Going into a performance or art display of any kind without given any sort of information about the performance beforehand is certainly a curious and exciting experience. Going in to see JACK &, this fact didn't change. I found the steadiness of the fish in the bowl theme to be quite intriguing, given the fact that, in hindsight, I believe it represented much more than what it originally seemed to.
The beginning set up of the show is a blue and turquoise mandala in the center of the stage; on its outskirts, a fishbowl and some cans of Crush soda sit on a stool. Green racks stand to the right side of the stage. On the left sits a computer and speakers on a table, and behind that is a circular tarp.
Jack enters the stage silently, standing in the center. He waits for the audience to organically reach silence. He begins with a monologue that sounds just like a real person you know talking to you. He wears basic clothes (white shirt, black pants, glasses) and talks about many different things. Among his points, he mentions some instances of hilarity regarding conversations with someone he knew called Half-Step. He carries a calm demeanor throughout the monologue, and soon comes to his take on how he believes in recipes. The concept that everything has a recipe is a theme that is carried on throughout the show. He also mentions incarceration, and makes the comparison to how it must be similar for a fish in a fishbowl, how there are only so many places in the bowl. As he explains this, he begins to reenact his point by running around the mandala circle in the middle of the stage.
Cornell Alston in JACK &. Photo by Christopher Myers.
The scene shifts dramatically—Jack puts on an apron, and a table, fridge, and door are added to the scene. This shift opens up room for the other two characters, Jill and Jack (not the same Jack as the one in the beginning). The significance of having two Jacks gives the first Jack someone to contrast with. It becomes somewhat clear that the second Jack was meant to mirror the first, and give Jack #1 a comedic alter ego that makes everything he's trying to accomplish more difficult. For example, Jack begins to bake a cake for Jill, and while she’s gone, Jack #2 comes over to help. But Jack #2 gives Jack #1 awful suggestions on which ingredients to use, to the point that the cake would be terrible. However, once Jack #1 finally waves Jack #2 away, that’s when he starts to make positive connotations about the cake as he stirs it.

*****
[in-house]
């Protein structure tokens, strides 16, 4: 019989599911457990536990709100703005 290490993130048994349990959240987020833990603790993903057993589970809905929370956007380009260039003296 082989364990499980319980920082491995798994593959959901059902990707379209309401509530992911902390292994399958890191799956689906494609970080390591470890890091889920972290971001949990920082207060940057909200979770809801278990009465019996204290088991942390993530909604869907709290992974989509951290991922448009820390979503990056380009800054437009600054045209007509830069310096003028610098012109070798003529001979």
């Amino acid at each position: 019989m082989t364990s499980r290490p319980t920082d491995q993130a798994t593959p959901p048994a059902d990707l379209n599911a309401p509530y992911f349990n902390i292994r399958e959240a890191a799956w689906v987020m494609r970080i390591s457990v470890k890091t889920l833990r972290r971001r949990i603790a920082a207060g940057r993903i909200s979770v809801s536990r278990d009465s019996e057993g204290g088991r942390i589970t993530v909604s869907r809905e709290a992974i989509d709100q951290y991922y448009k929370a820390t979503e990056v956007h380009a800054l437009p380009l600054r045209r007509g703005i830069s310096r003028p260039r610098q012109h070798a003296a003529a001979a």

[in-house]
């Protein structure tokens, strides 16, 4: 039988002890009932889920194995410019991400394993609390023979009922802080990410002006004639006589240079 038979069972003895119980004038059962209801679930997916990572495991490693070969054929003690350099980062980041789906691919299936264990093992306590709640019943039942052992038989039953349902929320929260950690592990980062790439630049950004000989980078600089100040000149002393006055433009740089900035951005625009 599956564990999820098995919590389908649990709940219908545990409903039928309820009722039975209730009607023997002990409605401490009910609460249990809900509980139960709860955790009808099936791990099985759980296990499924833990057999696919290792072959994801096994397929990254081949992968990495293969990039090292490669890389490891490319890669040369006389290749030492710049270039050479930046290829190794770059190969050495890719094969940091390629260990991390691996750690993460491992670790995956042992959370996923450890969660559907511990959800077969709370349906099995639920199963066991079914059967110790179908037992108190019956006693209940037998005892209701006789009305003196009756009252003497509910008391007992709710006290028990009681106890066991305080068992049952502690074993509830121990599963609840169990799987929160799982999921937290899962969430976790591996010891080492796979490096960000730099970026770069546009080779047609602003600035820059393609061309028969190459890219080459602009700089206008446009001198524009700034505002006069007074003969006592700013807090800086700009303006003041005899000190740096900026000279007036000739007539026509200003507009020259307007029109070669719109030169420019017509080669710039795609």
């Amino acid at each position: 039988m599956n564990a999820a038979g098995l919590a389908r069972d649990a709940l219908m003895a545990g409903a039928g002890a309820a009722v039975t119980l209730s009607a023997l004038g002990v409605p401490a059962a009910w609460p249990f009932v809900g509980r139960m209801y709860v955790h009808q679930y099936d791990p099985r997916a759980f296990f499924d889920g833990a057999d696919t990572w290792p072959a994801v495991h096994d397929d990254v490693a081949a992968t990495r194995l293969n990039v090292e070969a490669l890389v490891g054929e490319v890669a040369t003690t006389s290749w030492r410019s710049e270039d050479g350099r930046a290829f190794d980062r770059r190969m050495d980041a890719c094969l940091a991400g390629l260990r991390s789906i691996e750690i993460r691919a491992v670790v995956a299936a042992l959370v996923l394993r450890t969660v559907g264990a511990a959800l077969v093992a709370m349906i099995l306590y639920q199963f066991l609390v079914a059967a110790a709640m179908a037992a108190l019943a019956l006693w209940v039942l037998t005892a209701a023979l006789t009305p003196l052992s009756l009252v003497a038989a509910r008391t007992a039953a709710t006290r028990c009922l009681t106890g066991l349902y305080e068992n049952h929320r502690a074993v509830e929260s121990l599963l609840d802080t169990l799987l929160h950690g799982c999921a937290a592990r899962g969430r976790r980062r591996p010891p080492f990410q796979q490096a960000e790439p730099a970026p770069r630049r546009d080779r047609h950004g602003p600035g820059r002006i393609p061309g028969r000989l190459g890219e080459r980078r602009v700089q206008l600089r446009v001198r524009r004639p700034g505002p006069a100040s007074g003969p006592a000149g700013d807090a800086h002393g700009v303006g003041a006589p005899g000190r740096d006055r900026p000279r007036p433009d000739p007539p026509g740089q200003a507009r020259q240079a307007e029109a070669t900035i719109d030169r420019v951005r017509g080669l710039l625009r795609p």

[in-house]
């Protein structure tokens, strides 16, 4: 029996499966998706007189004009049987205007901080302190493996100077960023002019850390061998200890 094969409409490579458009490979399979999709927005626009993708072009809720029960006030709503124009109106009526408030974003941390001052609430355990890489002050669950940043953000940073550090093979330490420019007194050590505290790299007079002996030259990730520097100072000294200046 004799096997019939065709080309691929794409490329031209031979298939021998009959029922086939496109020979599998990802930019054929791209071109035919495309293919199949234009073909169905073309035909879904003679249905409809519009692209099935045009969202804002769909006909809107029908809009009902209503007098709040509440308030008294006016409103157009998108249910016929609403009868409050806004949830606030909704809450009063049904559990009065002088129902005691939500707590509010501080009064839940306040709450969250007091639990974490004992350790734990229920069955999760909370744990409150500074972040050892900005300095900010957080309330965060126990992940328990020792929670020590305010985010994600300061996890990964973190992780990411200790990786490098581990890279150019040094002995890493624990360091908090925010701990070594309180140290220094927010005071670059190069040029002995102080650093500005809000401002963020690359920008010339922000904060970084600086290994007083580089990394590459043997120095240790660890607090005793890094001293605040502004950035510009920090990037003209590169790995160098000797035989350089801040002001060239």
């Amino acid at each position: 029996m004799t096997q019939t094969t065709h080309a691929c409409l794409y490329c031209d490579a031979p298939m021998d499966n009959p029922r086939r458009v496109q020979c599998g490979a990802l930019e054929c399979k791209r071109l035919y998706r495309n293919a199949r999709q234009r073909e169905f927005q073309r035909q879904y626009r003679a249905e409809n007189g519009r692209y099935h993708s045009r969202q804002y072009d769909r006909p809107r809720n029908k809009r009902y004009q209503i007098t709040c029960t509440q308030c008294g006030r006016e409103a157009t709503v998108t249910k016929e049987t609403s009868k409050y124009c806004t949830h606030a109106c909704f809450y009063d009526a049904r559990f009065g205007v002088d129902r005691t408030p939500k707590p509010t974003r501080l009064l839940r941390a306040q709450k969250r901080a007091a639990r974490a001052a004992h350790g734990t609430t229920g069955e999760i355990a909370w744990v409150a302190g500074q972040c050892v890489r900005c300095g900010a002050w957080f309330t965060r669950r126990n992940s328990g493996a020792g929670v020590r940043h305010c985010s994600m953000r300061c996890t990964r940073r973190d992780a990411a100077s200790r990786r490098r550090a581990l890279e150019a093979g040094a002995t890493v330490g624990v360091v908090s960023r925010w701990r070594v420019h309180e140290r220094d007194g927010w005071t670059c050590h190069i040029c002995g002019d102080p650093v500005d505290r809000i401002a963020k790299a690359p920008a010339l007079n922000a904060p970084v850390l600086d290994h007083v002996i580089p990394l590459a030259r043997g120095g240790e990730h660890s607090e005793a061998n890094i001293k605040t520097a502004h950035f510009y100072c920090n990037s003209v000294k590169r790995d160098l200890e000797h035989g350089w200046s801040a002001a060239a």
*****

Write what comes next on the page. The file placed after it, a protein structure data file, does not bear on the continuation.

A big part of the performance was how Jack feels he must prepare a cake for Jill. I didn't quite understand the significance of the cake, until I realized that it was a subliminal characteristic of Jack’s belief in how everything involves a recipe (which he had mentioned earlier in the performance).
Later, there is a scene where Jack doesn't want to allow Jill to go out for tea with her friends before he had finished making her cake. I found it interesting how Jack became quite hostile with Jill in this scene, and how he also showed a sliver of this hostility when asked when the last time he had bought Jill flowers. I felt that these points in the performance were relevant because, not only did it keep in line with the 1950s housewife trope portrayed by Jill, but it gave Jack a personality edge that was reminiscent of Ralph and Alice from The Honeymooners.
Cornell Alston in JACK &. Photo by Christopher Myers.
The scene shifts to a ballroom dance between Jack #1 and Jill, and is also collaborated with a sort of ritual dance from an unnamed figure wearing long orange robes that covered their face. This entire section encapsulated a dream-type sequence and incorporated the use of many dramatic lighting changes, projected video of the actual fish swimming in the bowl, and an aerial view of the stage projected onto the circular tarp. All of these aspects gave the perfect feeling for the recurring “Fish in the Bowl” theme.
The stage set was the first thing I noticed as I entered the theater, and I loved the way all of the set pieces ended up being used within the show. The set’s physical attributes, transitions, use of the stage itself, were the most satisfying part of the performance. The show had many different tones, and the lighting, sound, and scenery were original and executed very smoothly throughout. I especially liked the way that, during the dance/ritual sequence, the lighting colors and moods shifted fluidly from ballroom dancing to ritual dancing.
I would have liked the point of JACK & to be a little more clear, but that's probably just my reaction as someone looking in on the project rather than actually have been a part of it.
However, I did feel as though I played a role as an audience member, because of the way the performers constantly broke the fourth wall.
I found this performance to be somewhat confusing, but it was confusing in all the right ways. From the contrast in the character’s demeanors, to the running themes of misunderstandings, dreams, and feeling trapped, this piece was an interesting and unconventional commentary about the way we view and treat others, and how we view and experience ourselves in times where we feel trapped. All in all, I found this show an interesting way of expressing emotion through acting, dance, and scenery.
The TeenTix Press Corps promotes critical thinking, communication, and information literacy through criticism and journalism practice for teens. For more information about the Press Corps program see HERE.
This review was written as part of the Adventures in Contemporary American Culture workshop which was produced in partnership with On the Boards. It was edited by performance critic Omar Willey, and TeenTix Press Corps Manager Mariko Nagashima.